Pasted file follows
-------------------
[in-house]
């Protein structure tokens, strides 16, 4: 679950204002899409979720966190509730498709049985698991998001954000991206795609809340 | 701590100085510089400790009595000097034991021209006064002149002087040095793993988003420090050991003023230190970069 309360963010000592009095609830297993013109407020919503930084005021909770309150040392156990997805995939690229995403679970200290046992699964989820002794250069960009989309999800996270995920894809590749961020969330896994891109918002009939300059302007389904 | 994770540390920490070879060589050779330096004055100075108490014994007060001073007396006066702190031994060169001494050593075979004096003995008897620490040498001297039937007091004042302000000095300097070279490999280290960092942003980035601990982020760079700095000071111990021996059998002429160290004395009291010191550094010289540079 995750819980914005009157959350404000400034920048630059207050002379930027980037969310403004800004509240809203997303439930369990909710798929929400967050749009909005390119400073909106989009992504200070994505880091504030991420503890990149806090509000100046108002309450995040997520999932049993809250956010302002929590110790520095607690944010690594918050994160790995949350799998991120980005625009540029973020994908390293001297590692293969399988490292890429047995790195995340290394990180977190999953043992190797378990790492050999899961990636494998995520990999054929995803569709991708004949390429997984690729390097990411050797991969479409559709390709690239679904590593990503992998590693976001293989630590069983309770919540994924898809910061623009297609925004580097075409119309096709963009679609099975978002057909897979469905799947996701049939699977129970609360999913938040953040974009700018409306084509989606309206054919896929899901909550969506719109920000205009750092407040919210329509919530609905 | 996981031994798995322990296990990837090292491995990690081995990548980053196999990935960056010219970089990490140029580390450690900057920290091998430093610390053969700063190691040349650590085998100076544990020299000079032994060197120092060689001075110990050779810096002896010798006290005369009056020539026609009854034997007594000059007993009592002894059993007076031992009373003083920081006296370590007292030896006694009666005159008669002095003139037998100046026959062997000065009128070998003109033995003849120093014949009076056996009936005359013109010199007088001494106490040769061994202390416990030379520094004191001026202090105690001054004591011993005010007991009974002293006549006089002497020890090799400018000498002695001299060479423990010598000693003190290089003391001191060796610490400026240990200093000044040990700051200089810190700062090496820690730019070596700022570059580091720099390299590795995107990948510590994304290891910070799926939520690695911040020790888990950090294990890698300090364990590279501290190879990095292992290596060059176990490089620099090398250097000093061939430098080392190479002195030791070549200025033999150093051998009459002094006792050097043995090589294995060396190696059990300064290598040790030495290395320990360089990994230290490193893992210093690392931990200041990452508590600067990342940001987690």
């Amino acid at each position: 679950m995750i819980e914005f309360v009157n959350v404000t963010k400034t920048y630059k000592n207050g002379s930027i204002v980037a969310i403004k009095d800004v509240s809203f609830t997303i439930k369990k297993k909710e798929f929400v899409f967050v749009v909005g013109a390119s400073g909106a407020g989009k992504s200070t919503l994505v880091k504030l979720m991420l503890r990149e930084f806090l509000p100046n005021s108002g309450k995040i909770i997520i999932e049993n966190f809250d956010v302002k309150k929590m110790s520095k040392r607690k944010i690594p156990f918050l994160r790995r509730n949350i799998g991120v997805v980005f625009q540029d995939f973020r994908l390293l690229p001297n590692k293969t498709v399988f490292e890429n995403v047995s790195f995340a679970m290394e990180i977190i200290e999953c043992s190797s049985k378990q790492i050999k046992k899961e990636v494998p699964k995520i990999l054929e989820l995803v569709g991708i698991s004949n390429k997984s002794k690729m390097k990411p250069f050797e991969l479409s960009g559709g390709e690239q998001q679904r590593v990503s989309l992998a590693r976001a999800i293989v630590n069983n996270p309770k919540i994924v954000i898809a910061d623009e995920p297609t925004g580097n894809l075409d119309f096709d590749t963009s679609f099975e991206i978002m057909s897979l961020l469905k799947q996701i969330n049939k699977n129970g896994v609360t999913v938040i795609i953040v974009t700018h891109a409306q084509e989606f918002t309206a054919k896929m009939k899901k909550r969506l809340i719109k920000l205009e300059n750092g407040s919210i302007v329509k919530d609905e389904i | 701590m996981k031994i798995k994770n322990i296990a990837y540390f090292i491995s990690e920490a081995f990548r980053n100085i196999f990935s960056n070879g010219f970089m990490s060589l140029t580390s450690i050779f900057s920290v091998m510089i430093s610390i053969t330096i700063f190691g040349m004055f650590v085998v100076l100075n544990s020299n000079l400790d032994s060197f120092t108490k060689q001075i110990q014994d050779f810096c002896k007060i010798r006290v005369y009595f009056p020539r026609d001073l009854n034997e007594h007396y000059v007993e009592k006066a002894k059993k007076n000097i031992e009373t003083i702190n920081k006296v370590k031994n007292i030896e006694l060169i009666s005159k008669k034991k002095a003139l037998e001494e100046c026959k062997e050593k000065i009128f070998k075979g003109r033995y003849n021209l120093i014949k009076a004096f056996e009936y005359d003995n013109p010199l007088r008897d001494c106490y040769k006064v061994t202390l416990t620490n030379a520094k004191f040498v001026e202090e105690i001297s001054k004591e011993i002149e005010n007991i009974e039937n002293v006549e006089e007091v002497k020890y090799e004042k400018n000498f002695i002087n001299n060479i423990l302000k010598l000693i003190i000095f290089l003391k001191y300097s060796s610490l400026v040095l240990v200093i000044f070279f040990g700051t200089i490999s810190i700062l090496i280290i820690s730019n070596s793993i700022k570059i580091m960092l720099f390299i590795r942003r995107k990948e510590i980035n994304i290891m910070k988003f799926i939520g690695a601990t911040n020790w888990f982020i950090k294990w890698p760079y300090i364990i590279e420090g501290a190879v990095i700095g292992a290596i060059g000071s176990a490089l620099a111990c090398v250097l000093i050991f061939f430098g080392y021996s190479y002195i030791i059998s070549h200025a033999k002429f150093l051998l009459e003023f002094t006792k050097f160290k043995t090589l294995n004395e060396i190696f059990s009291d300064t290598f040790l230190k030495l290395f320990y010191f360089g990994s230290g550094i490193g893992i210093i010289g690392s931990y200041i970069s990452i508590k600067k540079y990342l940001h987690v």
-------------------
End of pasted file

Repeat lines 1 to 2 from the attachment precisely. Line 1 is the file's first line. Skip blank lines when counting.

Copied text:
[in-house]
């Protein structure tokens, strides 16, 4: 679950204002899409979720966190509730498709049985698991998001954000991206795609809340 | 701590100085510089400790009595000097034991021209006064002149002087040095793993988003420090050991003023230190970069 309360963010000592009095609830297993013109407020919503930084005021909770309150040392156990997805995939690229995403679970200290046992699964989820002794250069960009989309999800996270995920894809590749961020969330896994891109918002009939300059302007389904 | 994770540390920490070879060589050779330096004055100075108490014994007060001073007396006066702190031994060169001494050593075979004096003995008897620490040498001297039937007091004042302000000095300097070279490999280290960092942003980035601990982020760079700095000071111990021996059998002429160290004395009291010191550094010289540079 995750819980914005009157959350404000400034920048630059207050002379930027980037969310403004800004509240809203997303439930369990909710798929929400967050749009909005390119400073909106989009992504200070994505880091504030991420503890990149806090509000100046108002309450995040997520999932049993809250956010302002929590110790520095607690944010690594918050994160790995949350799998991120980005625009540029973020994908390293001297590692293969399988490292890429047995790195995340290394990180977190999953043992190797378990790492050999899961990636494998995520990999054929995803569709991708004949390429997984690729390097990411050797991969479409559709390709690239679904590593990503992998590693976001293989630590069983309770919540994924898809910061623009297609925004580097075409119309096709963009679609099975978002057909897979469905799947996701049939699977129970609360999913938040953040974009700018409306084509989606309206054919896929899901909550969506719109920000205009750092407040919210329509919530609905 | 996981031994798995322990296990990837090292491995990690081995990548980053196999990935960056010219970089990490140029580390450690900057920290091998430093610390053969700063190691040349650590085998100076544990020299000079032994060197120092060689001075110990050779810096002896010798006290005369009056020539026609009854034997007594000059007993009592002894059993007076031992009373003083920081006296370590007292030896006694009666005159008669002095003139037998100046026959062997000065009128070998003109033995003849120093014949009076056996009936005359013109010199007088001494106490040769061994202390416990030379520094004191001026202090105690001054004591011993005010007991009974002293006549006089002497020890090799400018000498002695001299060479423990010598000693003190290089003391001191060796610490400026240990200093000044040990700051200089810190700062090496820690730019070596700022570059580091720099390299590795995107990948510590994304290891910070799926939520690695911040020790888990950090294990890698300090364990590279501290190879990095292992290596060059176990490089620099090398250097000093061939430098080392190479002195030791070549200025033999150093051998009459002094006792050097043995090589294995060396190696059990300064290598040790030495290395320990360089990994230290490193893992210093690392931990200041990452508590600067990342940001987690």